Google to Penalize Popup Ads

Most users these days are searching the web from much smaller screens of smartphones.  While many use desktops and laptops for work and school, it is not a stretch to say that a majority of users today are scrolling for information – and need that content to have an interface that fits nicely on smartphone screens.  Whether people are searching for information on movie show times, restaurant locations, directions to the doctor office and a hundred million other things people need to know, pages not optimized for the smaller screens, can be too difficult to read.

Adding salt to the wound, many companies riddle their websites with full-page pop-up ads that are at times, seemingly impossible hard to get rid of.

In a game changing move that will challenge online marketing companies and PPC management companies, Google has implemented a new penalty for screens not mobile-friendly or having ads that are difficult to close.  Two years ago, Google added a mobile friendly label, “…to help users find pages where the text and content was readable without zooming and the tap targets were appropriately space,” according to a Google blog.  This was a very popular move and many web pages updated their interfaces accordingly.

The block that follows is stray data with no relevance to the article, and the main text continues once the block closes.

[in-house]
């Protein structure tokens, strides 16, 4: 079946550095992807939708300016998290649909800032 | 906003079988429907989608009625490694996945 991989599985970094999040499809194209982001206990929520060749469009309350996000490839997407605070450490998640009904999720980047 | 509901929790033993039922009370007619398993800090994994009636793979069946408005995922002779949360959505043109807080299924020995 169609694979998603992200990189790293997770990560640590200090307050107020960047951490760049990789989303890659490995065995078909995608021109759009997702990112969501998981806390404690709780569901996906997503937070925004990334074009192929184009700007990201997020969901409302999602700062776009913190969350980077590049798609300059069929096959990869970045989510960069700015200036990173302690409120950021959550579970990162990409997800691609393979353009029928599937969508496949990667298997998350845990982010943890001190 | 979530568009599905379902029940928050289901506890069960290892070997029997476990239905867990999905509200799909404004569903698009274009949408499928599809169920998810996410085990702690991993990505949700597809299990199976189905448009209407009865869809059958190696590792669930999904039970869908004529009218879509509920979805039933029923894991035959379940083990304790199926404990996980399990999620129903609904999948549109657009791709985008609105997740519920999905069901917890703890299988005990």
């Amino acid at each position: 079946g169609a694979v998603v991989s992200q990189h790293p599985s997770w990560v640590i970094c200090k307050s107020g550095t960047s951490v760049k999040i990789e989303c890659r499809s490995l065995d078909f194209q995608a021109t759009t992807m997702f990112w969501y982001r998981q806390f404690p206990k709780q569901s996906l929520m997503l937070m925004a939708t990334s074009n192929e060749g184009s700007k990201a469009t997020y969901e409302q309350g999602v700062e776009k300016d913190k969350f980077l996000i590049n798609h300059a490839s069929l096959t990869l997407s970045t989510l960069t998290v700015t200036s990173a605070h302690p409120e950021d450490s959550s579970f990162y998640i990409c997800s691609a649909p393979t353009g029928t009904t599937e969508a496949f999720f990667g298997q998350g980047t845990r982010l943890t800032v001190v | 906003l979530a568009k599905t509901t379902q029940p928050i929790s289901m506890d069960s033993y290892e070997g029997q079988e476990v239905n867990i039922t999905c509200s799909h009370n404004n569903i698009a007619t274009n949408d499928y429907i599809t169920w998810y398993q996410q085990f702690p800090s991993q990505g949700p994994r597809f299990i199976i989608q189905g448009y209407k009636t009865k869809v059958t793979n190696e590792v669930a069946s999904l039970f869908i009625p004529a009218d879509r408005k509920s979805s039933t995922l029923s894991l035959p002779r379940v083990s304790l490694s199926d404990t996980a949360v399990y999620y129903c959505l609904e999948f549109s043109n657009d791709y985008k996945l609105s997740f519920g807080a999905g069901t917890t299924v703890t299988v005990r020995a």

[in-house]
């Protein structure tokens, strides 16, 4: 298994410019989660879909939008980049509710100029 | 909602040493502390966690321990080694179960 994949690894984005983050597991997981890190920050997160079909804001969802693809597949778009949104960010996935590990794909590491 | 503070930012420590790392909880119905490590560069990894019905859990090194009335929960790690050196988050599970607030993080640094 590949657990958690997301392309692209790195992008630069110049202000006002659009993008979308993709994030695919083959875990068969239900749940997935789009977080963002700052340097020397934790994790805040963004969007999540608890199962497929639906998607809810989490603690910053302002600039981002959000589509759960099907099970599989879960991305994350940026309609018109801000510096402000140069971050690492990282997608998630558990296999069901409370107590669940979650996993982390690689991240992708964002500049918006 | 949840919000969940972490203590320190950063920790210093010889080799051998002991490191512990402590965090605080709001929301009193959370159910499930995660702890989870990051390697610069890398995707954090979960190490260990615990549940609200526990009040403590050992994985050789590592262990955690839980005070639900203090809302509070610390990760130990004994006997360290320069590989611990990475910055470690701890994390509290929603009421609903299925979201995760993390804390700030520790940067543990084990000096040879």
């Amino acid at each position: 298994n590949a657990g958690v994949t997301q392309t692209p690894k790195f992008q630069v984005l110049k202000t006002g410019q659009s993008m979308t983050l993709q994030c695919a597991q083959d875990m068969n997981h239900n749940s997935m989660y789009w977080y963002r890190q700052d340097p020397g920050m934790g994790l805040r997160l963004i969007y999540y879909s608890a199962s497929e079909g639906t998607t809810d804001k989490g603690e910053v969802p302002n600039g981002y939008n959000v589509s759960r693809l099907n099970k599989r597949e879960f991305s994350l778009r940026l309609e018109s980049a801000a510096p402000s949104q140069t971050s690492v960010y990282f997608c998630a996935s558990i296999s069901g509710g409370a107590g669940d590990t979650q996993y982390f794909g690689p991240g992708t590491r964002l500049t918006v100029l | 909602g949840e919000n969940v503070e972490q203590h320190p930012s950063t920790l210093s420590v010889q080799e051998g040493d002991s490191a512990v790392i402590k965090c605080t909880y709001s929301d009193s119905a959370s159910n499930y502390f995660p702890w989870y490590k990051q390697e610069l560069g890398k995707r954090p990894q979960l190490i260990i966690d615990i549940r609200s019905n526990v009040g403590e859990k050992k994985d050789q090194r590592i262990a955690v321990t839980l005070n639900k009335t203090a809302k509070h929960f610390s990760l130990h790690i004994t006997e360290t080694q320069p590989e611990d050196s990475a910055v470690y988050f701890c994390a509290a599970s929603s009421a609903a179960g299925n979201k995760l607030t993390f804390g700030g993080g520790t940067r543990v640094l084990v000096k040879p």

Google says that now 85% of all pages in mobile search have smartphone-friendly views.

Now Google is taking mobile optimization to the next level and says they will penalize sites that have interstitials or full-screen pop-up ads that are difficult to close.   “While the underlying content is present on the page and available to be indexed by Google, content may be visually obscured by an interstitial,” according to a Google blog.

Seeking to improve the mobile search experience, Google will penalize pages with pop-up ads that are difficult to close by “not ranking as these pages as highly” on search results.  Google writes that this policy goes into effect after January 10, 2017.

The following scenarios are examples of pop-up ads or interstitials that make it difficult for users to find  searched results – and these pages may not rank as highly in searches:

  • Displaying a popup that covers the main content, either immediately after the user navigates to a page from the search results, or while they are looking through the page.
  • Displaying a standalone interstitial that the user has to dismiss before accessing the main content.
  • Using a layout where the above-the-fold portion of the page appears similar to a standalone interstitial, but the original content has been in-lined underneath the fold.

Google says that there are ways to display ads that are beneficial to both the advertiser and the user.  For instance, “Banners that use a reasonable amount of screen space and are easily dismissible,” is one way to responsibly display an ad.  Google also reported that Interstitials “…that appear to be in response to a legal obligation, such as for cookie usage or for age verification” are appropriate.